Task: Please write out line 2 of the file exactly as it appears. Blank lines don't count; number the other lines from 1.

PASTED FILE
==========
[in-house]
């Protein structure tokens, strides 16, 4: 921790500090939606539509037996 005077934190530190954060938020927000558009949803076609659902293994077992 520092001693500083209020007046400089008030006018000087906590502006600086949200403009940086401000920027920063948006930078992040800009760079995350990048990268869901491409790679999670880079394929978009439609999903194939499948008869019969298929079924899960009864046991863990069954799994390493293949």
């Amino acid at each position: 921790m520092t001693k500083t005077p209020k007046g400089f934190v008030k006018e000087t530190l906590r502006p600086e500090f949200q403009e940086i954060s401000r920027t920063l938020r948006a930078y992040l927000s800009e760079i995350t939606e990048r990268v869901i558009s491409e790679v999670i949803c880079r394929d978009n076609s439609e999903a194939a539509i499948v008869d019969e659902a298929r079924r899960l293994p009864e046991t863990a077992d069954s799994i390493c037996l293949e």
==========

């Protein structure tokens, strides 16, 4: 921790500090939606539509037996 005077934190530190954060938020927000558009949803076609659902293994077992 520092001693500083209020007046400089008030006018000087906590502006600086949200403009940086401000920027920063948006930078992040800009760079995350990048990268869901491409790679999670880079394929978009439609999903194939499948008869019969298929079924899960009864046991863990069954799994390493293949």